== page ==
Erin Berthon

Erin Berthon, MA Career Advisor, Wilkinson College of Arts, Humanities, and Social Sciences, at Chapman University

In January 2020, I received a phone call from alumna, Kira King, seeking career advice about changing from a career in entertainment finance to one as a writer. She had a knack for numbers, but storytelling was her passion. My first piece of advice was not to quit your job. I encouraged her to explore her creativity by taking some writing workshops and finding a mentor in the industry. Kira, a 2015 graduate in psychology and business, is an example of a student, who discovered after receiving her degree, that the classes she took in Wilkinson outside of her majors ended up significantly impacting her career trajectory.

Erin Berthon: Can you share a little bit about your career path?

Kira King: During the later of my time at Chapman, I was commuting to Los Angeles for Marketing internships in Entertainment about twice per week, which helped kickstart my career after graduation. I eventually moved my way up to a Sr. Financial Analyst at William Morris Endeavor (WME Talent Agency. It wasn’t until I started writing again that  I began to envision my escape as a writer. I’ve changed my mind so many times about potential career paths, and I think that’s just as healthy as knowing what you want to do from the get-go. In fact, I would encourage it. Many artists, writers, creative entrepreneurs have a day job until they get that first “gig-of-luck”, so if you find yourself in a similar situation know you’re not alone. There are plenty of creatives out there struggling just the same.

EB: Tell me about the process of writing a book?

KK: I was wrestling with a lot of internal turmoil when I picked up a pen, and so I figured whatever comes out comes out, which ended up being pretty raw and dark. Looking back on it now though, I realize it was a moment of self-discovery, as messy as it may have felt at the time. I was writing without a real intention to publish, which naturally shaped the tone of my voice. Even though it was mainly a therapeutic outlet, I continued to catalog writings in my journal and on my computer. It wasn’t until about a year after I started writing that I decided I would self-publish.

Kira King, ('15)

Kira King, (’15)

EB: How did Chapman/Wilkinson prepare you?

KK: Chapman was a faucet of inspiration. The faculty and students were constantly urging me to strive higher. I was surrounded by so many success stories, it pushed me to chase after my own. I hardly doubted my potential to do great things. Study abroad was also an amazing experience I was fortunate enough to participate in. Although Wilkinson was not my home for my major, the classes that I took in the college are what inspired me to explore my passion and talents. Experience is key. To be a great writer or artist is to have lived experience. I think the environment alone at Chapman encourages prosperity and growth. Chapman genuinely wants their students to prosper, and it’s celebrated. This article is evidence of that. You don’t always find that kind of attention at other schools.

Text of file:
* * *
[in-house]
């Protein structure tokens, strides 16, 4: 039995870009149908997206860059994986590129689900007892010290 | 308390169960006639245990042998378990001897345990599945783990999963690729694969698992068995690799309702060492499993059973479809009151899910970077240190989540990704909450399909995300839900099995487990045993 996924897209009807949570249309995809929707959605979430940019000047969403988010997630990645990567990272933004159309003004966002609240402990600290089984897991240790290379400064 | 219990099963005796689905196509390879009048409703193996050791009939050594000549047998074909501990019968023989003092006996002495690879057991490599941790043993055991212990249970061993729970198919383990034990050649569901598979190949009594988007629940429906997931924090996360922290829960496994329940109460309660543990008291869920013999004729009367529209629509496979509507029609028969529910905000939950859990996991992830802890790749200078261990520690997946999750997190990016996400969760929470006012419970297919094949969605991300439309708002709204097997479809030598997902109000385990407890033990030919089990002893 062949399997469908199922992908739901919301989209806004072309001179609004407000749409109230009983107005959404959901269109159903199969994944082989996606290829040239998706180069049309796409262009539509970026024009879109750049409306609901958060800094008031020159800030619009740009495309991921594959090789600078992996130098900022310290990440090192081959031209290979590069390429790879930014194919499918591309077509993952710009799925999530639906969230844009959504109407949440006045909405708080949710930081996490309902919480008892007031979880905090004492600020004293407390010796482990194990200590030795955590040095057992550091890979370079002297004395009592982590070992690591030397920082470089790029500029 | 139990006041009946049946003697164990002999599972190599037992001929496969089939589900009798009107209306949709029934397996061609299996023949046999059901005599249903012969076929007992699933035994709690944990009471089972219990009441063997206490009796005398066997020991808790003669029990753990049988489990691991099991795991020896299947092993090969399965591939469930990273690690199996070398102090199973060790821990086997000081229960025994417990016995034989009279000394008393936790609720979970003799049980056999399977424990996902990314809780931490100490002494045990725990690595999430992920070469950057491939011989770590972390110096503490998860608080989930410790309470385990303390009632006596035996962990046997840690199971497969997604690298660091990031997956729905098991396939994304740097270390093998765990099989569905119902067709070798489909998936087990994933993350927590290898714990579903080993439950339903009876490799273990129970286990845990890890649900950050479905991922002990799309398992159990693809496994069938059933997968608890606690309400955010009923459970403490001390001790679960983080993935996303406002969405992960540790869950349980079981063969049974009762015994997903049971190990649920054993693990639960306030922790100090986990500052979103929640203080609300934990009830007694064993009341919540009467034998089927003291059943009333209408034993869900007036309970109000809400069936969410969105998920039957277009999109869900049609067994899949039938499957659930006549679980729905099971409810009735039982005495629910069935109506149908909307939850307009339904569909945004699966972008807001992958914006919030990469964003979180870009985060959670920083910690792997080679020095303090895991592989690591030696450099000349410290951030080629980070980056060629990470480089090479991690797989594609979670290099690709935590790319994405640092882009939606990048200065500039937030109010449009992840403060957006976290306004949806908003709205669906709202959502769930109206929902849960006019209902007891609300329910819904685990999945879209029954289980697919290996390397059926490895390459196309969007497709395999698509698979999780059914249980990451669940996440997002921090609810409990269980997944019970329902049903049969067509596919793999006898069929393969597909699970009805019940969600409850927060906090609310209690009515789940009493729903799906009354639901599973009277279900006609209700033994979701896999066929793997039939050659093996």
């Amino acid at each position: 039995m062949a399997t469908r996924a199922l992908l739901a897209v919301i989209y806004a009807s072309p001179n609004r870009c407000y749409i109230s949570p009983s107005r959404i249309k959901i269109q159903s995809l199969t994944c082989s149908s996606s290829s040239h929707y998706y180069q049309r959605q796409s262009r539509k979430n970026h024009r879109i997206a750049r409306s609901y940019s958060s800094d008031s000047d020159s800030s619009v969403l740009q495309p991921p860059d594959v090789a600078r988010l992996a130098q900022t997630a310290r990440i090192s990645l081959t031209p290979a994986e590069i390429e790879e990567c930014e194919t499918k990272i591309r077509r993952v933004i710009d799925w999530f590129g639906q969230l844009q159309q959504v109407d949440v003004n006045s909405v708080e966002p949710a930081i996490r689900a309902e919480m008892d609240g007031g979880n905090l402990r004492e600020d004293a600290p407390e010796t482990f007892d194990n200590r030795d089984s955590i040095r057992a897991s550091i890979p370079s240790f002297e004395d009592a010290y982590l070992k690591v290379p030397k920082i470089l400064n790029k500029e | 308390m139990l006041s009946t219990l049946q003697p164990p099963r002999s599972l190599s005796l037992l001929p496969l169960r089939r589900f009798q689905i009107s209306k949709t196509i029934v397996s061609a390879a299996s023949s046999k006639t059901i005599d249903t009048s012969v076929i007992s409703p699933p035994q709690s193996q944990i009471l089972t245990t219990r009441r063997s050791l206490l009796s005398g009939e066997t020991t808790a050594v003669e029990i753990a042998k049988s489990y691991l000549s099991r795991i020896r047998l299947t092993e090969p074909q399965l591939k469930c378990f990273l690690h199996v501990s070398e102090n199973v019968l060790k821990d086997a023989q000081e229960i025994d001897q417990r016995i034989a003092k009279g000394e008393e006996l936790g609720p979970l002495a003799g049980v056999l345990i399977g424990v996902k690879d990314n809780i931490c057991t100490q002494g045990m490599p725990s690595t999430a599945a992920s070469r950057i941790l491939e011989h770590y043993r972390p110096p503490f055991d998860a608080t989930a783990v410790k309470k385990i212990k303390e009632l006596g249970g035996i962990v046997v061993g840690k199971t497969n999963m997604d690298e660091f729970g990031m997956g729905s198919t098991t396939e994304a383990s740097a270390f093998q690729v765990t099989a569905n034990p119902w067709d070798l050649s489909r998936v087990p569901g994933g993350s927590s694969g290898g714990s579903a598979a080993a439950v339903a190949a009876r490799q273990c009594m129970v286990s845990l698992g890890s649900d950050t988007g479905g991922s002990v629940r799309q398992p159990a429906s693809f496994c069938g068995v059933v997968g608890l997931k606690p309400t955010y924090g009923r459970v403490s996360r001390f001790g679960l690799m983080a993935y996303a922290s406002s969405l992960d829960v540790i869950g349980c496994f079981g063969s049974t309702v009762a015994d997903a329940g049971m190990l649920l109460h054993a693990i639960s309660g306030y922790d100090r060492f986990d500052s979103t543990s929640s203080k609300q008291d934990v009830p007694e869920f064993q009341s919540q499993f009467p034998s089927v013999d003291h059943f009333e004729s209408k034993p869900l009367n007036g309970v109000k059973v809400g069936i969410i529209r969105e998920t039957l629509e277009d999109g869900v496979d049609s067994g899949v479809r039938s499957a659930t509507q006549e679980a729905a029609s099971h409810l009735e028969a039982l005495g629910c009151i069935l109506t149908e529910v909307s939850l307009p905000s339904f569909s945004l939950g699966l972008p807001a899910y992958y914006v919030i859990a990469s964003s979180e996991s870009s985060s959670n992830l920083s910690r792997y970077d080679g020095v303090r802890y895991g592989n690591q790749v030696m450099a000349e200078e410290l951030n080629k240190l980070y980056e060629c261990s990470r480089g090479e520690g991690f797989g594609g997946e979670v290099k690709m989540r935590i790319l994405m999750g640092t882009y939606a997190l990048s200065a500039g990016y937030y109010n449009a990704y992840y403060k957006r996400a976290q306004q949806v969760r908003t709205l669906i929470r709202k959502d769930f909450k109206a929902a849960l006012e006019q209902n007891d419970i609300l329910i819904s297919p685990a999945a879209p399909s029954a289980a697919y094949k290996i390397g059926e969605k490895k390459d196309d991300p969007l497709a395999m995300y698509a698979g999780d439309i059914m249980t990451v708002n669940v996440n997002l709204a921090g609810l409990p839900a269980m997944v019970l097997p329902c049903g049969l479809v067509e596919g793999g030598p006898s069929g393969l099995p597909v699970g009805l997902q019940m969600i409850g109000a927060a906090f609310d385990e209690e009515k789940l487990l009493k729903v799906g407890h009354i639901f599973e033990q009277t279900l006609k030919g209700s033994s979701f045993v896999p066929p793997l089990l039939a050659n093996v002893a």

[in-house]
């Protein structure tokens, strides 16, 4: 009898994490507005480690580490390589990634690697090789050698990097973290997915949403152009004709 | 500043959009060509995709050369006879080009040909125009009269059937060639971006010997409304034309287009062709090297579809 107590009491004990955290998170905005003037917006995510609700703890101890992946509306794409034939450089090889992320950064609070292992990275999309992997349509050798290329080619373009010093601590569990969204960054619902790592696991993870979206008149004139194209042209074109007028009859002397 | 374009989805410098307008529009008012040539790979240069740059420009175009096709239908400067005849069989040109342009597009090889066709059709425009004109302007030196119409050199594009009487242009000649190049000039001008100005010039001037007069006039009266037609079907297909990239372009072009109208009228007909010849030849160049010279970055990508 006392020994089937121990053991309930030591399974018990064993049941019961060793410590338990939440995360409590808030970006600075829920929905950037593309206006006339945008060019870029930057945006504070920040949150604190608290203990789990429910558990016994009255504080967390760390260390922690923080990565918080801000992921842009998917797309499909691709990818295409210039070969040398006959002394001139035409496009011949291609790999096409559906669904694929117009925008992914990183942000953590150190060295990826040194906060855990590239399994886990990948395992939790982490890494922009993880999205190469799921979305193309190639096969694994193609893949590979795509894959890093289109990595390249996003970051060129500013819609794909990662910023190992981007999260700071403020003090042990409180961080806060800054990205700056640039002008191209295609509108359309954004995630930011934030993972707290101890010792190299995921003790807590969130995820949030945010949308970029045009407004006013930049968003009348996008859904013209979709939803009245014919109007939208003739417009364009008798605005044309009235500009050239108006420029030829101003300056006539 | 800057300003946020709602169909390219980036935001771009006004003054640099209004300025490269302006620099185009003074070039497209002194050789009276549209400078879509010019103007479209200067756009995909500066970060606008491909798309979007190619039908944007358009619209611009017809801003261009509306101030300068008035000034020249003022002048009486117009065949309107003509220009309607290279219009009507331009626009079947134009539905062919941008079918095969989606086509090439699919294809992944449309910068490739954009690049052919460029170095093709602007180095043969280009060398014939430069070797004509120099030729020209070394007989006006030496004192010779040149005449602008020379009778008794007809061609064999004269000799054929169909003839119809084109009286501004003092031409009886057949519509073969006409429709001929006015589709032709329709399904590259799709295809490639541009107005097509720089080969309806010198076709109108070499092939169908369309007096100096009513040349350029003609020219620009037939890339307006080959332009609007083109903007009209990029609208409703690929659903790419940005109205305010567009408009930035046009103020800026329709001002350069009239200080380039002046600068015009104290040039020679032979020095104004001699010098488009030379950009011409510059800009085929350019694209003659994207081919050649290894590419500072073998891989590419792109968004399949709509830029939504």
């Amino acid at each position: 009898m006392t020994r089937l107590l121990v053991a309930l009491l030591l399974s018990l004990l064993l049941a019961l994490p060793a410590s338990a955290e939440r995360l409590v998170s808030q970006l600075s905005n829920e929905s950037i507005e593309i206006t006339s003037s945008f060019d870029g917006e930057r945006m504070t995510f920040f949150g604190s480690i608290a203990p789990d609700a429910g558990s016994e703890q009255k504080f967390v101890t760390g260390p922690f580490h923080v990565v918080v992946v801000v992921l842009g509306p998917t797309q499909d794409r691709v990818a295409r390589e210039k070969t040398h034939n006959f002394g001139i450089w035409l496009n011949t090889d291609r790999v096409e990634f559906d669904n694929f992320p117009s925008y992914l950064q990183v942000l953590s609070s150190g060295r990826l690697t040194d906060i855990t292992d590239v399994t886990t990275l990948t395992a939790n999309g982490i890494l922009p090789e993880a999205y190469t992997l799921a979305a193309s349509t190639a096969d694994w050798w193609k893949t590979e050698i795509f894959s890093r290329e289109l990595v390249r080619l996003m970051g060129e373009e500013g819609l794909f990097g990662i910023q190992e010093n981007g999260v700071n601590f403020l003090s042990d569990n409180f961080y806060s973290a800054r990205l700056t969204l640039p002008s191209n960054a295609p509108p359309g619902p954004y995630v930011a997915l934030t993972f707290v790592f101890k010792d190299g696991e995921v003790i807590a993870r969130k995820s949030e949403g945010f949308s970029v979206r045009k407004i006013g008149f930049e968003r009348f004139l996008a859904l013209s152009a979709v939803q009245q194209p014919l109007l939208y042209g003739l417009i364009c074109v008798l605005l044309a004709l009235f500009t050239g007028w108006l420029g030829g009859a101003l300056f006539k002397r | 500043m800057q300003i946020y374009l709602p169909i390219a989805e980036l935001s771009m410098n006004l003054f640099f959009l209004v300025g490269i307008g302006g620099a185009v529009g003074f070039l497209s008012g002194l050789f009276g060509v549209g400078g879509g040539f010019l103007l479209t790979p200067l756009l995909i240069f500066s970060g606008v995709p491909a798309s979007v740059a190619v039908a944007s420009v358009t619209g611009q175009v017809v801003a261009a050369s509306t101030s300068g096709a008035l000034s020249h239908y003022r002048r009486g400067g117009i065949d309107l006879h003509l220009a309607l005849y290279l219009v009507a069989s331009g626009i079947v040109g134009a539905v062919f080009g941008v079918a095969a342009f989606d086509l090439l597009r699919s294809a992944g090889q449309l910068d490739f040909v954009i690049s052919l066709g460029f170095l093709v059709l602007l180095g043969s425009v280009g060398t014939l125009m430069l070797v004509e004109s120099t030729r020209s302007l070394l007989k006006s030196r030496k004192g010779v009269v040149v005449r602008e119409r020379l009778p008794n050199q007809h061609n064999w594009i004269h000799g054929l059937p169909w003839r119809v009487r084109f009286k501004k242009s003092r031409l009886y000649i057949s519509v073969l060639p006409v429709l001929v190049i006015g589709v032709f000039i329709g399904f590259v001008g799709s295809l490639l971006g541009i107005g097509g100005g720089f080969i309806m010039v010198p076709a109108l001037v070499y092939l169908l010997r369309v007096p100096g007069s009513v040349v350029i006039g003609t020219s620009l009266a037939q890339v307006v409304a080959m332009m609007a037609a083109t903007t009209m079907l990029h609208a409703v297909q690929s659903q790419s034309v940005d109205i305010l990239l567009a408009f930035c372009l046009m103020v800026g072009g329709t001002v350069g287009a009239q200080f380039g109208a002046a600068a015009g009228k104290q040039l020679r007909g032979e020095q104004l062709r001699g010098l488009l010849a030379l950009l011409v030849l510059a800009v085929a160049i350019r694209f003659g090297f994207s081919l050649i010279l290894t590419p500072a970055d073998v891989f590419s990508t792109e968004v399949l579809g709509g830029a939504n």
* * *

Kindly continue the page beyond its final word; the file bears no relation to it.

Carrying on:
EB: As an alumna, you came back to Chapman and used your career resource. How did this help you?

KK: You were like water to the garden I was seeding. I was laying the foundation without much of a recipe on how to go about it, but you urged me to begin the research. I started to manifest, envision, and actively search for creative outlets after talking with you. I began to take my life and my future into my own hands. Having someone you can talk to aside from your friends and family, someone who’s unbiased is crucial. Whether it’s a career counselor, a therapist, or a mentor, it’s important to have a few people who can offer substantial advice instead of just friendly support.

EB: Is there anything you wish you could have done differently?

KK: I wish I would have taken more electives at Chapman and in Wilkinson. I wished I explored areas like writing and music because that’s what I find myself pulled towards naturally. I was so focused on getting “the degree” and having “the experience” that promised “success” that I missed out. That doesn’t define success, we are just taught that. Take advantage of what you have within reach and have fun with it. Looking back I don’t regret the choices I made, but I have learned from my mistakes. They taught me to value my time and not to waste away an opportunity because I was worried about norms. If not for those mistakes made and lessons learned, I would not be the person I am today. Remember it all builds character and character inspires seductive storytelling.

Kira King just self-published her debut book of poems in January 2021. Titled, The Soul in the Mirror. As of a few weeks ago, her book now sits #35 in Hot New Releases for Poetry by Women. I am so proud of you Kira! I sincerely just witnessed your career dreams come true.